Fast-forward 10 to 15 years, and a full-blown A2J crisis is exactly what we have. And while it’s easy to overlook now, it’s important to appreciate just how fast and how completely accessibility to the justice system has collapsed during that time.

When I first started giving presentations in the early 2010s, I warned audiences that the ratio of represented-to-self-represented litigants, which traditionally was, I don’t know, maybe 8 to 1 or higher, was fast approaching 50-50. If we reached or passed that threshold, I said, we’d have an actual paradigm shift: not being represented in court would become the default norm, while being represented would become the exception. And where are we today? In family law and individual/consumer litigation in the US and Canada, that ratio is now probably closer to 1-to-8.

So the world that Sir David Clementi saw in 2004 and the world the California State Bar sees in 2019 are very different.

  • There are about 250,000 lawyers in California, as opposed to 140,000 solicitors in all of England and Wales. The size of that market alone gives it a much shorter onramp to achieving critical mass and momentum.
  • There is an unbelievable amount of money roaming around the United States, especially Silicon Valley, looking for investments — this is the state that gave us the Juicero, after all. Modern entrepreneurialism makes its home here, for better and worse.
  • Technology can deliver legal services today in ways that no one in England & Wales seriously thought possible in 2007. Just some of the companies founded after that date are Neota Logic, LogikCull, Ravel Law, Premonition, ROSS Intel, Diligen, and Kira.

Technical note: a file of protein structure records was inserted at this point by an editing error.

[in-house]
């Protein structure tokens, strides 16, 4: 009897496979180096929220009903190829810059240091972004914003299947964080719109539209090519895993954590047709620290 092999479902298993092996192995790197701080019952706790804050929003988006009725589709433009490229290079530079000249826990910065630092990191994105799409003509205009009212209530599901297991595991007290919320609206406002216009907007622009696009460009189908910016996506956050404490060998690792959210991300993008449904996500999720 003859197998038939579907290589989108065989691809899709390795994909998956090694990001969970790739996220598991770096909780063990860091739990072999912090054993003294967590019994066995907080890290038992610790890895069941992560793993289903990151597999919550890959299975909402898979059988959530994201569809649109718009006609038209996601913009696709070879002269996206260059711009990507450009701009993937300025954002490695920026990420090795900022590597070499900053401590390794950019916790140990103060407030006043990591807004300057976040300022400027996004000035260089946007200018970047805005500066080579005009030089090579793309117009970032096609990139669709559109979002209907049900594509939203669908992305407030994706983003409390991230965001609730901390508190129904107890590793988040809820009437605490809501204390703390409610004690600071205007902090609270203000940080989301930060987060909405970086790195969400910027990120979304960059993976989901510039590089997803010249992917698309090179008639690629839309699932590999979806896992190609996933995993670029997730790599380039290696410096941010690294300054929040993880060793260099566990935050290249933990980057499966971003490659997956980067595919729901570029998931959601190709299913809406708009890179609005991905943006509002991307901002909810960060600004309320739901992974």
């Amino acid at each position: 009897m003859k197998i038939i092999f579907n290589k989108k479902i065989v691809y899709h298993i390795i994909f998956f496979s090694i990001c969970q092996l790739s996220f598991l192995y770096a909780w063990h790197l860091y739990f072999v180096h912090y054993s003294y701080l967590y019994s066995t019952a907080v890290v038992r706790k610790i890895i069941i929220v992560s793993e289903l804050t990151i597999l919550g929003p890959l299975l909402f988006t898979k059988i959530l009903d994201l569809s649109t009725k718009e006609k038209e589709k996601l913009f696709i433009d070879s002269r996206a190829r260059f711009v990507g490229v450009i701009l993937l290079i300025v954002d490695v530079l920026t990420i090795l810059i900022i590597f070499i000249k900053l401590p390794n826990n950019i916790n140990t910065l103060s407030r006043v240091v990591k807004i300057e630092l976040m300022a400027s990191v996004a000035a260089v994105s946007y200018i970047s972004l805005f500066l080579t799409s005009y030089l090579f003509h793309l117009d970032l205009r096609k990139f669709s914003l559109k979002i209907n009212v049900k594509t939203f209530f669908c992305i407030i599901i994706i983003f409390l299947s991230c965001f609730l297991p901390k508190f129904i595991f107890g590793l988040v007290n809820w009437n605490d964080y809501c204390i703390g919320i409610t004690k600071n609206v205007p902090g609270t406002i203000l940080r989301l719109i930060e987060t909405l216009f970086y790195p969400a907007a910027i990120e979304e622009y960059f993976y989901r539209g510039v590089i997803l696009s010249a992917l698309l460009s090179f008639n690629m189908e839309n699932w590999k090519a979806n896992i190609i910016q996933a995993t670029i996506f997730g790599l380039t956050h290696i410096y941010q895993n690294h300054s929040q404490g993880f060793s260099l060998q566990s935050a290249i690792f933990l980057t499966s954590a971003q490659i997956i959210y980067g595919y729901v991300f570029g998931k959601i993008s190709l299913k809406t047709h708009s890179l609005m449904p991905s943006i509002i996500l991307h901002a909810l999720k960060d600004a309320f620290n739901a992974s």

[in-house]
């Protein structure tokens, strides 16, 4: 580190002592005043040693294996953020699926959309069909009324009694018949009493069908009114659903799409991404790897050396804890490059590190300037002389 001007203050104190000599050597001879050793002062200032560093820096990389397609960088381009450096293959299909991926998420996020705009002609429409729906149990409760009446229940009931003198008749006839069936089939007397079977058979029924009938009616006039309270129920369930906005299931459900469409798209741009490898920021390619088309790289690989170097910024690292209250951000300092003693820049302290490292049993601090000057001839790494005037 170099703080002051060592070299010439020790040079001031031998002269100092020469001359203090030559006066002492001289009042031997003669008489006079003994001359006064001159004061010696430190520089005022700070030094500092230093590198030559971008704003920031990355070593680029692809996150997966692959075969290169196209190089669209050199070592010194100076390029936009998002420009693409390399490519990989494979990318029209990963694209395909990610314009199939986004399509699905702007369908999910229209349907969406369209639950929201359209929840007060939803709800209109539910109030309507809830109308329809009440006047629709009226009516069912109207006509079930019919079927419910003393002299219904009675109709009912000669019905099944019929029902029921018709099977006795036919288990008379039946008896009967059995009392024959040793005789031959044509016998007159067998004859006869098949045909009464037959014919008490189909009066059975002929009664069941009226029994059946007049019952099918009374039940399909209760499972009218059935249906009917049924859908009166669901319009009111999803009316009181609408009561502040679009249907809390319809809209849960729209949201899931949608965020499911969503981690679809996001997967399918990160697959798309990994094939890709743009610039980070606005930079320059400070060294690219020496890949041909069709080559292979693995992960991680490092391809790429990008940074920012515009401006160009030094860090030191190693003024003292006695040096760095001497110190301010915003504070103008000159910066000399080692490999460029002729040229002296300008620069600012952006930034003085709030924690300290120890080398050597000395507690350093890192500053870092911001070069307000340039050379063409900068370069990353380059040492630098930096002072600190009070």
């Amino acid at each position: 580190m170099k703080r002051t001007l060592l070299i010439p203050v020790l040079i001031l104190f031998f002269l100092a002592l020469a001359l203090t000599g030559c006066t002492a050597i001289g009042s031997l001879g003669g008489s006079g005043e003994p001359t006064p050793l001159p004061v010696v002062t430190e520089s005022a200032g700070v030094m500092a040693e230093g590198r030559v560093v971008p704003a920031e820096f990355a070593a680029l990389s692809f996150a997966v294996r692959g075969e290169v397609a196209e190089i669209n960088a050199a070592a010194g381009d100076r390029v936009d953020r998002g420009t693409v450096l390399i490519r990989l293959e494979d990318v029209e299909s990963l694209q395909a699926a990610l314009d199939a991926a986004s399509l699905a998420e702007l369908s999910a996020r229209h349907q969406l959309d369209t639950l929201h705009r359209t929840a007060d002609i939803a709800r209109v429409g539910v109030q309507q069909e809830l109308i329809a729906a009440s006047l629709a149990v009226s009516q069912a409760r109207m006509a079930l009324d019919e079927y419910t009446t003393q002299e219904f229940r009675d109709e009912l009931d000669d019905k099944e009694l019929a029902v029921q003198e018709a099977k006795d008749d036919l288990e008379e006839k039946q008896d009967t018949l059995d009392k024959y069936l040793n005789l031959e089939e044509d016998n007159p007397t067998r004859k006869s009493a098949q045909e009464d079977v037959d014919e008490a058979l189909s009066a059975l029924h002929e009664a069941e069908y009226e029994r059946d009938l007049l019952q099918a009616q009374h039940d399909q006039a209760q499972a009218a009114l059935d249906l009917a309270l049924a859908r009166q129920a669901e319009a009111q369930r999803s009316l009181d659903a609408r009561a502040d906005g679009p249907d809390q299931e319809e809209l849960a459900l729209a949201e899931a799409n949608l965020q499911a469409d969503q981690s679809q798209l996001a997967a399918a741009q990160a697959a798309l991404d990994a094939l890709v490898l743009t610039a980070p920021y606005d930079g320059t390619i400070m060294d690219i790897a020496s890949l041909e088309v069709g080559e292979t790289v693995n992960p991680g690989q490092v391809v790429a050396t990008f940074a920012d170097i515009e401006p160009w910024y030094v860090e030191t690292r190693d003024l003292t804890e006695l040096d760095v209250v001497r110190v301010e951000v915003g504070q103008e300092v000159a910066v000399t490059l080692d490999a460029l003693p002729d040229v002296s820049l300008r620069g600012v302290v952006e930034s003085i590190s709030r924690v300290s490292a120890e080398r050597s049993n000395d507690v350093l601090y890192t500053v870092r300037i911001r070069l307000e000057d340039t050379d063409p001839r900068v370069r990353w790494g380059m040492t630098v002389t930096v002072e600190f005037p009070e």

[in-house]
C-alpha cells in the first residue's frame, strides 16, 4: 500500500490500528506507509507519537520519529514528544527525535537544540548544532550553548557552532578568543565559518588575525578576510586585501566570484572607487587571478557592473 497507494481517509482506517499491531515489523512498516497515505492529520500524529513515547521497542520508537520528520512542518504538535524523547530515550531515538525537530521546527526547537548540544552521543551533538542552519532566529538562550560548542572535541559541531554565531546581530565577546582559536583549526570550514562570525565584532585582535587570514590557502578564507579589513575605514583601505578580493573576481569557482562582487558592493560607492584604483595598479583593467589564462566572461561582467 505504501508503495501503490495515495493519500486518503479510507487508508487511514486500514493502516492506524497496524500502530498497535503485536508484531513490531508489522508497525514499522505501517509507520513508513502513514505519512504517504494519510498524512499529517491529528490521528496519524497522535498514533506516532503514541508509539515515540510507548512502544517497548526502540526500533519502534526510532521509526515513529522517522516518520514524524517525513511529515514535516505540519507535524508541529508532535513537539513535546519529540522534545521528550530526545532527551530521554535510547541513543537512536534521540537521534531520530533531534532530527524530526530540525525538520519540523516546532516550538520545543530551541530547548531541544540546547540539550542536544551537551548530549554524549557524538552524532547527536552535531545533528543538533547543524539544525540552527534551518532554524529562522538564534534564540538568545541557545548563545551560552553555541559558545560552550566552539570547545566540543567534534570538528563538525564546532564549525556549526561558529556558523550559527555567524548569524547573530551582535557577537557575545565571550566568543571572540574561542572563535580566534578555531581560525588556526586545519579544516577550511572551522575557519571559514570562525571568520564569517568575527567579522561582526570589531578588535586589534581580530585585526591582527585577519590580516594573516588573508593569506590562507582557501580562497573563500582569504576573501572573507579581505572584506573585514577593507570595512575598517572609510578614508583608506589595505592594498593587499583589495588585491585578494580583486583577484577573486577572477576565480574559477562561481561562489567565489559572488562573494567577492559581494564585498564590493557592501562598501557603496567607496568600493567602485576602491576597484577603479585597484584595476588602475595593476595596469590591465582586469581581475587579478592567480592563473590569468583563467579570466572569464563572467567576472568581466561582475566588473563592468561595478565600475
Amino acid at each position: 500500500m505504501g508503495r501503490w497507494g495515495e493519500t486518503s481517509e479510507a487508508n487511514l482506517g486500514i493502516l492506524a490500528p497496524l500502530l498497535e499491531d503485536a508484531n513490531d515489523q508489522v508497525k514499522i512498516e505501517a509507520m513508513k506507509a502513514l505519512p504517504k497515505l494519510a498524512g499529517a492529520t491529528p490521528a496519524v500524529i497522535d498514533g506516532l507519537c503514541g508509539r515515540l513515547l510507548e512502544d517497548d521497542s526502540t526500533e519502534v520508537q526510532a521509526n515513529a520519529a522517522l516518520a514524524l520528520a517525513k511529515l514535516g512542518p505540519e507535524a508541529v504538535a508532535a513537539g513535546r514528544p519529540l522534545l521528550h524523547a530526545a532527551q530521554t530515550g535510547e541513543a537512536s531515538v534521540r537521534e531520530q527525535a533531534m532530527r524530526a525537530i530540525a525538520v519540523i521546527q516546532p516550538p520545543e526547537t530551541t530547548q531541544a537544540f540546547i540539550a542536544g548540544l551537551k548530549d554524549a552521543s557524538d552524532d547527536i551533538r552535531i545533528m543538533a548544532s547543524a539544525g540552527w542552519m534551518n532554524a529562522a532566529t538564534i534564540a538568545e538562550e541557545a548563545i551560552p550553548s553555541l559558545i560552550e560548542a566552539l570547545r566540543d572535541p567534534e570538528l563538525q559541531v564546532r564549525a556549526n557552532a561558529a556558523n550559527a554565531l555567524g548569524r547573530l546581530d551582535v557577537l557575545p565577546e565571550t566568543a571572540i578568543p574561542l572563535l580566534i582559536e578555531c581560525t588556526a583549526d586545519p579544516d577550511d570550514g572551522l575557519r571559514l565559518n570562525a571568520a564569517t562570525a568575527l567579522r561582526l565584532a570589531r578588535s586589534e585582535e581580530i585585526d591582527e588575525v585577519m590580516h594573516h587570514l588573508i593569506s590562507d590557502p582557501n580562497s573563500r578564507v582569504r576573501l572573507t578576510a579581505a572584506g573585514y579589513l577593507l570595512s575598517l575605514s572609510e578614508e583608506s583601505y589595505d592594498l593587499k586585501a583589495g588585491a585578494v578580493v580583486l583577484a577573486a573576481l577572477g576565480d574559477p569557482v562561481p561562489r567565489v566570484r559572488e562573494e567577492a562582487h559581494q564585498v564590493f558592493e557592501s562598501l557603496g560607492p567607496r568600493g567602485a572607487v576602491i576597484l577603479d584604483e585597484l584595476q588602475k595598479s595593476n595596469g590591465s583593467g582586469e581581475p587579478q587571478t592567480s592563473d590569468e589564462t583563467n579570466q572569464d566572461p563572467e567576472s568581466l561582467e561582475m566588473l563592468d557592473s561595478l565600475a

• The public mood is very different: populist, anti-authoritarian, distrustful of institutions, and resentful of elites. All three regulators in the American West are squarely focused on the crisis in the ability of ordinary people to get the legal services they need.

There are also different obstacles to reform, of course. The British legal profession didn’t love the prospect of ABS, as I recall, but there was no organized swell of outraged protest at the suggestion that non-lawyers might deliver legal services.

There might not be one in the US, either, but the odds are much more heavily in favour. The American bar is huge, rich, litigious, and highly protectionist. Judges, all former lawyers, are likelier to be sympathetic to the bar’s outrage and to use their judicial and regulatory functions to block or slow reforms. Lawyers make up a much higher percentage of legislators in the US than elsewhere. If the organized bar really decides to defeat these reform efforts, I wouldn’t bet against it.

But as I say, the public mood is different. In the current political climate, it would not be unnoticed or welcomed if the legal profession were to lead a charge against the wide availability of cheap online legal assistance. Lawyers are heavy contributors to election campaigns, it’s true; but Silicon Valley, banks, insurance companies, and other entities that would like a piece of a $300M legal market — they contribute more.

And if there’s one final factor to consider, it’s this: What is present in the US in 2019, which wasn’t present in England and Wales in 2004, is an entire generation of over-indebted, under-employed young lawyers who have no reason to defend a legal profession and legal job market that has failed them.

Maybe the Boomers can launch one last desperate attempt to keep the legal market the way they like it and the way it’s always been, and maybe they’ll succeed. But they’ll succeed only in winning the battle. They will not win the war.

So, long story short (too late): It’s smart to be skeptical, and I agree that change won’t happen overnight or as quickly as some of us might like. But times, and places, are different. History rhymes, to unwind the old saying, but it never repeats.